How to pass down your business--but not to Uncle Sam.
Think of the taxes family businesses might have to pay when the leader dies as voluntary taxes," says David Geller, an attorney and president of the Atlanta family-business consulting firm Geller Financial Advisors.
The good news? A 50 percent-plus tax bite doesn't have to destroy your family's business at estate tax time. A myriad of planning vehicles can provide solutions to 90 percent of the estate tax liability, says Geller.
The bad news is that the later you start thinking about and implementing estate plans, the closer your estate may come to shelling out 50 percent of the business's worth. "The longer you wait to address the issues," says Geller, "the fewer options you have."
While reducing estate taxes is what usually fuels thoughts of estate planning, no family business leader wants to jump into a taxworthy solution without taking into consideration ownership, management and family issues. Steve Swartz, principal with McGladrey & Pullen Family Business Group/Management Development Institute, a Minneapolis firm that consults to family-owned businesses, urges business owners to think about four nonlegal, nonfinancial issues before implementing a plan:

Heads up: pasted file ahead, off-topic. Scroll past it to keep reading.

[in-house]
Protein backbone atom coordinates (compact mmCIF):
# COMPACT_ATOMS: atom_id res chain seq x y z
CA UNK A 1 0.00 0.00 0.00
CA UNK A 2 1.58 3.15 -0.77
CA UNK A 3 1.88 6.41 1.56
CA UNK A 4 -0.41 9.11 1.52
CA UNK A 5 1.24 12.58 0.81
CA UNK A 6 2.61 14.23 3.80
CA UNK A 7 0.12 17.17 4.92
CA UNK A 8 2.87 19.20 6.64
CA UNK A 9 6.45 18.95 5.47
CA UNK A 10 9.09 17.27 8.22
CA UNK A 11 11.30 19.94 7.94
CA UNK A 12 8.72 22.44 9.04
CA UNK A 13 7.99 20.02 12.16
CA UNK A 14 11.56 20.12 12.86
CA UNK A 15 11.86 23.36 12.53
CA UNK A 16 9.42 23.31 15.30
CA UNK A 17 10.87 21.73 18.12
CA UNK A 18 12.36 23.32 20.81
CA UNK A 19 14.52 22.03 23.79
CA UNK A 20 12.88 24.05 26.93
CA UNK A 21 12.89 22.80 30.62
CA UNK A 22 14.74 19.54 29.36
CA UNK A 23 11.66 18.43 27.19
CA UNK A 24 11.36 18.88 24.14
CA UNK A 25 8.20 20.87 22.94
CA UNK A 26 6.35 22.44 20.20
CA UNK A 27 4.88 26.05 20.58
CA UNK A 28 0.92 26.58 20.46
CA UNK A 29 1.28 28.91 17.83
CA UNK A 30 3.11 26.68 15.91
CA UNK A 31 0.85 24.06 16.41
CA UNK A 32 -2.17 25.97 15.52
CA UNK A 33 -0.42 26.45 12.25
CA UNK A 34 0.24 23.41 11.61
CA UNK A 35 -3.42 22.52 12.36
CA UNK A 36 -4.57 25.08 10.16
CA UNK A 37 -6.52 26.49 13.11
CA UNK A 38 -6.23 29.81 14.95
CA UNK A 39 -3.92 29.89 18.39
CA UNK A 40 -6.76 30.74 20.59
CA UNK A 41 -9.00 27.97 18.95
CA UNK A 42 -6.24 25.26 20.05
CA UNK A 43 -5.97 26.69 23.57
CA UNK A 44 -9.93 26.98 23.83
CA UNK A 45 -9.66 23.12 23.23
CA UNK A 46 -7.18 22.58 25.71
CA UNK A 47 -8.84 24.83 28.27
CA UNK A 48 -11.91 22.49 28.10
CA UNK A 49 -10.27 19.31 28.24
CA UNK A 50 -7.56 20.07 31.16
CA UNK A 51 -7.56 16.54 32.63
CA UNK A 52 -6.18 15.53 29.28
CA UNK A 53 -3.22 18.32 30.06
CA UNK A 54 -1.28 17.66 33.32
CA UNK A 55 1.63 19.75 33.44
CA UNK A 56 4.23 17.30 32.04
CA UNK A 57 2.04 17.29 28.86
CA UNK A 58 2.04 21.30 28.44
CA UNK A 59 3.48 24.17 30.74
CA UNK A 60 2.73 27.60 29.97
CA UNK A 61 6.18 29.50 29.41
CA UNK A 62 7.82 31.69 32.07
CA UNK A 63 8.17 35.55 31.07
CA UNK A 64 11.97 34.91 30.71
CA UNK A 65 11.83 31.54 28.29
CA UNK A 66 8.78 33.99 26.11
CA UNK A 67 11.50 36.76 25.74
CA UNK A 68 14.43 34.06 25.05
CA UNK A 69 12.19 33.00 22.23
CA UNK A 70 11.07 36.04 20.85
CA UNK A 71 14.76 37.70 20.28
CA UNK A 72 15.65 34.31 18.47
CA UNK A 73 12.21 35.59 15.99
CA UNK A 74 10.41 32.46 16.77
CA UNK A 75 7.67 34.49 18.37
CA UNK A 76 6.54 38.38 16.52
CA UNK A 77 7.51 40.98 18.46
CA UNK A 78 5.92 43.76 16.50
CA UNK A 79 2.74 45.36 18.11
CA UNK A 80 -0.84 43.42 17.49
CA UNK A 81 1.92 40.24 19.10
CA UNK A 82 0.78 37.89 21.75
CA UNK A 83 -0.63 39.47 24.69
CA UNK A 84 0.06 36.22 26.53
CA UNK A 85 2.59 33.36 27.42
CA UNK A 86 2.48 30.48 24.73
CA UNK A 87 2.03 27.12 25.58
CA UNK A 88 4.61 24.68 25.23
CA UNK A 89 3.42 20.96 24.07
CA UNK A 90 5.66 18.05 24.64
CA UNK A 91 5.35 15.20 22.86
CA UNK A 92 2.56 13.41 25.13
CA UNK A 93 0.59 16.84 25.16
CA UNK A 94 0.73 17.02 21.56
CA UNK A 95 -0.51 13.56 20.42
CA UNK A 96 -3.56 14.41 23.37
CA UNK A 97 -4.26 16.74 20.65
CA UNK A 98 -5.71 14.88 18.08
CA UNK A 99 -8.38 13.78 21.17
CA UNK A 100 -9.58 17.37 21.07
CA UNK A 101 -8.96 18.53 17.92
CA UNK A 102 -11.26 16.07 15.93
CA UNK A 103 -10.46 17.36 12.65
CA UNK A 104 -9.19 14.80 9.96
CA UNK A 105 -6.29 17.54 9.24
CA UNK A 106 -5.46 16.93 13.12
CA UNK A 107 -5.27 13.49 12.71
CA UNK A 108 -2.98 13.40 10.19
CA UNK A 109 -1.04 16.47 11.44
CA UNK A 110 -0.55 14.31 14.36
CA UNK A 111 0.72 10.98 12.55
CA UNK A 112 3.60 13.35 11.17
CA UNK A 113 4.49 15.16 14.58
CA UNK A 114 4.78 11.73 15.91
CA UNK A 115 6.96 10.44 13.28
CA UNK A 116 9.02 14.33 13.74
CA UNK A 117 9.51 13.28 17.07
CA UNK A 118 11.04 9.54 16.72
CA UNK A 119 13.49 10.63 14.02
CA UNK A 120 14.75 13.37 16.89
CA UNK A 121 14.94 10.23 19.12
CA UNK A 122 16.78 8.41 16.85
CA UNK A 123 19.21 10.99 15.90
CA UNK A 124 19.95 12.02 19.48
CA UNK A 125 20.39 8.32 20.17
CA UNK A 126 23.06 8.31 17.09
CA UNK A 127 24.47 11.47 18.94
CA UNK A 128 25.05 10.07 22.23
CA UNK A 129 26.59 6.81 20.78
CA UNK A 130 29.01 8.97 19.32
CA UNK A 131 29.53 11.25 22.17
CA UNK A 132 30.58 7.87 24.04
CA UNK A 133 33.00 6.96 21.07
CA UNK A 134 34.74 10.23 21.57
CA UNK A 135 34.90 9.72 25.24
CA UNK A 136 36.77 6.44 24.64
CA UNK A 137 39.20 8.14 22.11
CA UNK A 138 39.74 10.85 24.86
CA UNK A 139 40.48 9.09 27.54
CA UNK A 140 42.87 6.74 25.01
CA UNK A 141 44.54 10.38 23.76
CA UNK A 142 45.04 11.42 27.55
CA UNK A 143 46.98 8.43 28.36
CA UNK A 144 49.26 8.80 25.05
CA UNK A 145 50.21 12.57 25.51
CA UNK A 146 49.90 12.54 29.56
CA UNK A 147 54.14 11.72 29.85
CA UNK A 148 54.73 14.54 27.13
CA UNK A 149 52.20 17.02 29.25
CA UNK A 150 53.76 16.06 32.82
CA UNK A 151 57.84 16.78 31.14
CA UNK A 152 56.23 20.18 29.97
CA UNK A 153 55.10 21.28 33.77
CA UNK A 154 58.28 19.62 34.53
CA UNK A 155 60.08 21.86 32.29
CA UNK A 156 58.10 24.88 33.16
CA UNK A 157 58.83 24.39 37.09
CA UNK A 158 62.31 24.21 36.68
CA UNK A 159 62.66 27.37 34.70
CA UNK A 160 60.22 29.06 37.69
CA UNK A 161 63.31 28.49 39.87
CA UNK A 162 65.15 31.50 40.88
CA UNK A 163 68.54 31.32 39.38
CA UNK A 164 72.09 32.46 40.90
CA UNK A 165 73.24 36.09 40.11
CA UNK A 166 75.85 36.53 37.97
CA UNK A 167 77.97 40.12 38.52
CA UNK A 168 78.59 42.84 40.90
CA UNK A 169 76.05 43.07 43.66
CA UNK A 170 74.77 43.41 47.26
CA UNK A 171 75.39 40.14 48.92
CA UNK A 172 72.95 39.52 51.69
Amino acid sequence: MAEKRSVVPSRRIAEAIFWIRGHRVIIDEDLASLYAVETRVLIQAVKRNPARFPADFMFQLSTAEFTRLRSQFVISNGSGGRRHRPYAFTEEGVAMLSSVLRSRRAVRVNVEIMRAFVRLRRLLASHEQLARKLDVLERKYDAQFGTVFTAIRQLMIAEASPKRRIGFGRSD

1. Whether you want the business to stay in the family.
2. How to be fair to all children.
3. How much the rest of the family should participate in estate planning and how much they should know about the plan that's ultimately implemented.
4. How the senior generation will be compensated upon retiring.